Another well attended and interesting study day in Thatcham.
Despite arriving late , we caught the tail end of the presentation of Eddy's project on the Gilbert Court residents portraits with audio commentaries, there was some discussion about the way his interviews were presented and how this enhanced the strength of the portraits. I thought it was an interesting concept and well presented.
John followed on from his last project using texts with photographs and showed us images of paper butterflies inscribed with messages of hope and remembrance from the Eden project. These he had paired with images, taken in the area on the same day. He was attempting to link the images with the words on the butterfly and also show a narrative by arranging 10 pairs in a sequence or two rows of five. Perhaps I missed something but there was only one pair that I could make a connection between and I failed to see the narrative in either arrangement. An interesting idea which needs developing further I think.
We congratulated Keith on his achievement in passing the Advanced Photography course at Level 3. He is continuing with MOP. He updated us on his Women Landscape Photographers project . As Catherine was present this time we learned more about his interaction with her as one of his subjects and he showed us the very high quality result of using a 5x4 view camera for Catherine's portrait. He then talked about the other project he is doing on the East End of London covering such diverse themes as emigration, gentrification, industrialisation, urban landscape, chronoscopes (landscapes with vestiges of times past), social reform, organised crime and education and how these have influenced life in the area. He asked the question (rhetorically, I think) how can I use photographs to convey these ideas of the diversity of the East End? Looking forward to seeing his progress on this.
Carol (new to the group) showed five monochrome abstracts that she had produced for TAoP Elements of Design. These were very strong and high contrast illustrating the ideas in the brief perfectly.
I showed the latest edit of my "Oosterschelde " creating narrative assignment for DFP It is far from finished but I needed to let go of it and get some impartial feedback. I have been 'living' with it for a couple of weeks and was getting very set in what I should include. Feed back on the whole was positive. John noticed that I seem to have run out of steam about half way through, the length of the clips had increased toward the end. I'll look into that . There are several things that I have done in response, taken the titles off the footage and displayed them on a black screen. I may just fade them in and out. It will be quicker. The whole thing needs tightening up, Keith said the subtitles weren't required, he understood Simon. Siegfried pointed out the titles and gaps between sequences and mentioned that Alice's interview footage seemed very close up. I explained the lack of tripod and how I had to rest my elbows on the table to keep the camera steady. Sharon liked the sea/sky sequences and the sense of actual movement from the camera which reflected the reality of the situation. There was also a feeling that perhaps there should be less talking and more action. I've made a few minor changes and posted it to Vimeo so that Robert can comment and answer my questions about the final cut length, music and title cards.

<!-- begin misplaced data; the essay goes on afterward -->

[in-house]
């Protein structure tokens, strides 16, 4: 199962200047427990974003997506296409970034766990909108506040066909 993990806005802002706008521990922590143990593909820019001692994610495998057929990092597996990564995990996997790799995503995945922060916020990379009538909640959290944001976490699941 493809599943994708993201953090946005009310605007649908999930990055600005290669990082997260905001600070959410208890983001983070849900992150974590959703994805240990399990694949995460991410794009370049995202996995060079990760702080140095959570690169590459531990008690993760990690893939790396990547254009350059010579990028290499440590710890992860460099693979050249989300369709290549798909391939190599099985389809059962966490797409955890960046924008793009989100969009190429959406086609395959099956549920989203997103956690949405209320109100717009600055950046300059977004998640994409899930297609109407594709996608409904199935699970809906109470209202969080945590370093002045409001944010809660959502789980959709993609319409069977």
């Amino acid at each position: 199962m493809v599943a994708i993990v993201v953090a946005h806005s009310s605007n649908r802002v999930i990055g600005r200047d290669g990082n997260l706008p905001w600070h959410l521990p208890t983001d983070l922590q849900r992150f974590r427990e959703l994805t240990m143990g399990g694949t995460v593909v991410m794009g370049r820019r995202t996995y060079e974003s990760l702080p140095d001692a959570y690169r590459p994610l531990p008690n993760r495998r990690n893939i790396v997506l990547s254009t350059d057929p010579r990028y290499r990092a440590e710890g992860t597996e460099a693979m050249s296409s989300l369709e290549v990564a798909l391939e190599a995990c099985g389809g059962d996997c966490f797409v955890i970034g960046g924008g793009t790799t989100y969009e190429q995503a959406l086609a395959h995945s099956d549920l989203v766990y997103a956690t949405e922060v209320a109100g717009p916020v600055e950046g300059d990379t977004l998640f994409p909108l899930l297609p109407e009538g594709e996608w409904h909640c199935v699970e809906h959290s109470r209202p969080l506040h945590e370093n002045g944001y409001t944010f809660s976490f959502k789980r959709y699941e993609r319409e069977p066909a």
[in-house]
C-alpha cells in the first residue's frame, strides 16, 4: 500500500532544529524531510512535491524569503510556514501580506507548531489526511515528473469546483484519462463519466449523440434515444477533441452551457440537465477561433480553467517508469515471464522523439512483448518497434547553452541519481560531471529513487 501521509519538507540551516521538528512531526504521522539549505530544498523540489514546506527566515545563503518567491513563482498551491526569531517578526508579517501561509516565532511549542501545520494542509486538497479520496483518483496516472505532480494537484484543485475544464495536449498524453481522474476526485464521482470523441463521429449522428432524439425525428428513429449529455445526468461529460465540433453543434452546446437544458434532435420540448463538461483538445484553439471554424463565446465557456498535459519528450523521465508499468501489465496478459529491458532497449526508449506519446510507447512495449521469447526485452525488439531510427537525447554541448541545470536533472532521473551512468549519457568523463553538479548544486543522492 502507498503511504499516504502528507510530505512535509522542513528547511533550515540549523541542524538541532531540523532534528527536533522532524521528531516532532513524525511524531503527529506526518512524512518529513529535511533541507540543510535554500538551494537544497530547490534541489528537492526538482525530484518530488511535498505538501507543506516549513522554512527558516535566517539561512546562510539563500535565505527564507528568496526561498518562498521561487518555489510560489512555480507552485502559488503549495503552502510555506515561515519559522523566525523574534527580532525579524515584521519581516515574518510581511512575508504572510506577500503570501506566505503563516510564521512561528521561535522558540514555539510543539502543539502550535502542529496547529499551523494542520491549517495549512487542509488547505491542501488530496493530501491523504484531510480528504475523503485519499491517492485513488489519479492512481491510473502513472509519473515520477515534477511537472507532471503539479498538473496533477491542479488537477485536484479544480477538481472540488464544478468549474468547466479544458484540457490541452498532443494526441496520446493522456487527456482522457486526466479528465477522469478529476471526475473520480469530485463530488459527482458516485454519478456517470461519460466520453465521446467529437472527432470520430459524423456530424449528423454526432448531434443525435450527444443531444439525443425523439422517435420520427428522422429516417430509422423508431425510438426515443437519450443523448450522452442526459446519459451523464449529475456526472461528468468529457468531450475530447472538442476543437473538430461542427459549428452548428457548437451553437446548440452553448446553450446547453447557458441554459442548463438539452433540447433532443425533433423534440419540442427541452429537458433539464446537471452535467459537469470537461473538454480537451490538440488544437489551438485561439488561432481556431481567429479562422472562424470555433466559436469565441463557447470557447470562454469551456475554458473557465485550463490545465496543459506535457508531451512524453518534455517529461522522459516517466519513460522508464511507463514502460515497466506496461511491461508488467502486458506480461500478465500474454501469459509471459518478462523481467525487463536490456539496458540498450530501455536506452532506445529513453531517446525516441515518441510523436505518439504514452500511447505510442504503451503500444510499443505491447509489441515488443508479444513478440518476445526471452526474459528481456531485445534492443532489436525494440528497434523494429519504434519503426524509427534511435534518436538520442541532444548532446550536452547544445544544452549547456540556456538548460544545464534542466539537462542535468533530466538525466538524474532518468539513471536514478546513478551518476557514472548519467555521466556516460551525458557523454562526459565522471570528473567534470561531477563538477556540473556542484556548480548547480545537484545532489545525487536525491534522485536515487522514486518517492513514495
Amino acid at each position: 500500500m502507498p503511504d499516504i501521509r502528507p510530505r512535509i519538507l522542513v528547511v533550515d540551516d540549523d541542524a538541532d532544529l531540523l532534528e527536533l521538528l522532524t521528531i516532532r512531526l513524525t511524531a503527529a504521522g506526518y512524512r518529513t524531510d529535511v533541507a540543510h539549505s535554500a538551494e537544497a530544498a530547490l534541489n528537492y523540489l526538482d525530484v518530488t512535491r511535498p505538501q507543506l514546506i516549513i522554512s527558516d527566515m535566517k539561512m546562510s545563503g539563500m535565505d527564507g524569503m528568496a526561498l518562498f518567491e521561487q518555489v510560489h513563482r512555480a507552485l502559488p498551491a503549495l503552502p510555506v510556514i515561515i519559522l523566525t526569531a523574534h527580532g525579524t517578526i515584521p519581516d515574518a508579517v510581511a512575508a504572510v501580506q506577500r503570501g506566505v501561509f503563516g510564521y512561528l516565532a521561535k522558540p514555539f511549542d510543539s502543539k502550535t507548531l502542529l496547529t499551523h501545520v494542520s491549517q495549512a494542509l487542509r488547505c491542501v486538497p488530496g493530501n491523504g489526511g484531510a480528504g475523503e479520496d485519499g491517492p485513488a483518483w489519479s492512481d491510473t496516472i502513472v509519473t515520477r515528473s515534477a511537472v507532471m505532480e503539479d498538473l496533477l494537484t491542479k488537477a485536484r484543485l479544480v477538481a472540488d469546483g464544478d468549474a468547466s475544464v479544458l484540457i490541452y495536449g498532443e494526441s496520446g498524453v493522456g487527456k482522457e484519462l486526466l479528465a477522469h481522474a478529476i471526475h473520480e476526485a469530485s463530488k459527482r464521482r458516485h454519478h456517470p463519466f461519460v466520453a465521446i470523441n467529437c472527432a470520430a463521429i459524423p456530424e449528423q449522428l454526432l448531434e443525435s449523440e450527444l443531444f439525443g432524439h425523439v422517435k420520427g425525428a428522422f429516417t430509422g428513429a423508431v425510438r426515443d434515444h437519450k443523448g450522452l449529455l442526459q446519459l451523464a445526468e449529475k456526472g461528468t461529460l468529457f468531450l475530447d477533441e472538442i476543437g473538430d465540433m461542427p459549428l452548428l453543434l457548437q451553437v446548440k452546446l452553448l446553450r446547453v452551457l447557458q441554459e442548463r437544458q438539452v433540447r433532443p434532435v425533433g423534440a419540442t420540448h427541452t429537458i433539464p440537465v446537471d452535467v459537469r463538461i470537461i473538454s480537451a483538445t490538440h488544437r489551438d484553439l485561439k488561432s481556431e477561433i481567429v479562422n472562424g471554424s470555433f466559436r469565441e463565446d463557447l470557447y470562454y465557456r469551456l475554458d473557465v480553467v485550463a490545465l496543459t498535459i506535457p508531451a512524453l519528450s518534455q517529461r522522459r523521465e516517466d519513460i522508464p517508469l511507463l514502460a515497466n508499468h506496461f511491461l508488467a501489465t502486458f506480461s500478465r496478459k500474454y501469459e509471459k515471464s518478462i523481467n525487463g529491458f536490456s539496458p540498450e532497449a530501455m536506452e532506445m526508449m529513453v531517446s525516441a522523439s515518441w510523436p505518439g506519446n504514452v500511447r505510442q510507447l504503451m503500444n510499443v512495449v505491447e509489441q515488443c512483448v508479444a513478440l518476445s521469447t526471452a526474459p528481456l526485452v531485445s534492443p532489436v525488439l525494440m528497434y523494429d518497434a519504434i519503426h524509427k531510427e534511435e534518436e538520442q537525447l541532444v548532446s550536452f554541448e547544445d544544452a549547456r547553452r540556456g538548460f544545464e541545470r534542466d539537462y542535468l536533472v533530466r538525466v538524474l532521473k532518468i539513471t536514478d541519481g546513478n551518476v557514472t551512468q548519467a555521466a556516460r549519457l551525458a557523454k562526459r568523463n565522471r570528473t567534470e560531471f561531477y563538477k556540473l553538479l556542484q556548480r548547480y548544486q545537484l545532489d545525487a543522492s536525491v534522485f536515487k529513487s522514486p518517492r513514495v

Siegfried presented 3 sets of 4 images to which she had applied varying levels of processing in PS. Her question was, how much processing was acceptable? The answer 'it depends' gave her no comfort. As I don't use Photoshop and only apply a limited amount of post processing to my images, to me the answer is 'as little as necessary'. If I find myself having to do more that just basic adjustments, I'll go and reshoot if possible.
Catherine is working on assignment 5 for People and Place. She has chosen a 1960's housing development as her place and a resident who has lived there since it was new. The estate blends into the landscape and looks as if it belongs there. She is completing the project for a fictional publication 'Architects Review'. An interesting project beautifully photographed.
Steve is continuing his work on TAoP, with a series of pictures of stained glass windows in local churches. He has taken a lot and is starting to edit the collection into groups of colour combinations for his next assignment. The colour and texture in the glass panels is very rich, an ideal subject.
Brian had recently photographed a family wedding. He showed some informal shots of the wedding party and was asking how he could improve the prints. He said he is not planning on making wedding photography part of his practice but just needed advice for this project.
In, around and afterthoughts (on documentary photography)